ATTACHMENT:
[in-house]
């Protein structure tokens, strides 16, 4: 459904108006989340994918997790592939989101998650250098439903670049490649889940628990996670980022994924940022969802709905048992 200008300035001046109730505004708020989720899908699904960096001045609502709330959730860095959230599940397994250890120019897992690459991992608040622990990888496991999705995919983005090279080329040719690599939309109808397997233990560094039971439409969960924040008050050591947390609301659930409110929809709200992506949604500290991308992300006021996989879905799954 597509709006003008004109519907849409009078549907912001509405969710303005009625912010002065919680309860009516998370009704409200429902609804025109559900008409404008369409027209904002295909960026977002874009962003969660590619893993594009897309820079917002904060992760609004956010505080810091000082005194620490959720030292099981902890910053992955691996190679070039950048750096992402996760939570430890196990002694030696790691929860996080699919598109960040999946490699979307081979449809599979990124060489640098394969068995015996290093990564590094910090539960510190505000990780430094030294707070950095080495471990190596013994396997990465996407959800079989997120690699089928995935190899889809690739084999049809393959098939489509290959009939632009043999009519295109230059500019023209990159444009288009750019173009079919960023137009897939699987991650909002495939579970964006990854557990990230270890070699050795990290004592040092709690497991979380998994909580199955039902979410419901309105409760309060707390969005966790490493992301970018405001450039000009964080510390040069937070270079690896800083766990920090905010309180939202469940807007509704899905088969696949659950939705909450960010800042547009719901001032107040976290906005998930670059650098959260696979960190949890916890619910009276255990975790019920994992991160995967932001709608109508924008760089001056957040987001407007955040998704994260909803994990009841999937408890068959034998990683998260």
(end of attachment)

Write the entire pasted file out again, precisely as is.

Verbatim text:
[in-house]
């Protein structure tokens, strides 16, 4: 459904108006989340994918997790592939989101998650250098439903670049490649889940628990996670980022994924940022969802709905048992 200008300035001046109730505004708020989720899908699904960096001045609502709330959730860095959230599940397994250890120019897992690459991992608040622990990888496991999705995919983005090279080329040719690599939309109808397997233990560094039971439409969960924040008050050591947390609301659930409110929809709200992506949604500290991308992300006021996989879905799954 597509709006003008004109519907849409009078549907912001509405969710303005009625912010002065919680309860009516998370009704409200429902609804025109559900008409404008369409027209904002295909960026977002874009962003969660590619893993594009897309820079917002904060992760609004956010505080810091000082005194620490959720030292099981902890910053992955691996190679070039950048750096992402996760939570430890196990002694030696790691929860996080699919598109960040999946490699979307081979449809599979990124060489640098394969068995015996290093990564590094910090539960510190505000990780430094030294707070950095080495471990190596013994396997990465996407959800079989997120690699089928995935190899889809690739084999049809393959098939489509290959009939632009043999009519295109230059500019023209990159444009288009750019173009079919960023137009897939699987991650909002495939579970964006990854557990990230270890070699050795990290004592040092709690497991979380998994909580199955039902979410419901309105409760309060707390969005966790490493992301970018405001450039000009964080510390040069937070270079690896800083766990920090905010309180939202469940807007509704899905088969696949659950939705909450960010800042547009719901001032107040976290906005998930670059650098959260696979960190949890916890619910009276255990975790019920994992991160995967932001709608109508924008760089001056957040987001407007955040998704994260909803994990009841999937408890068959034998990683998260």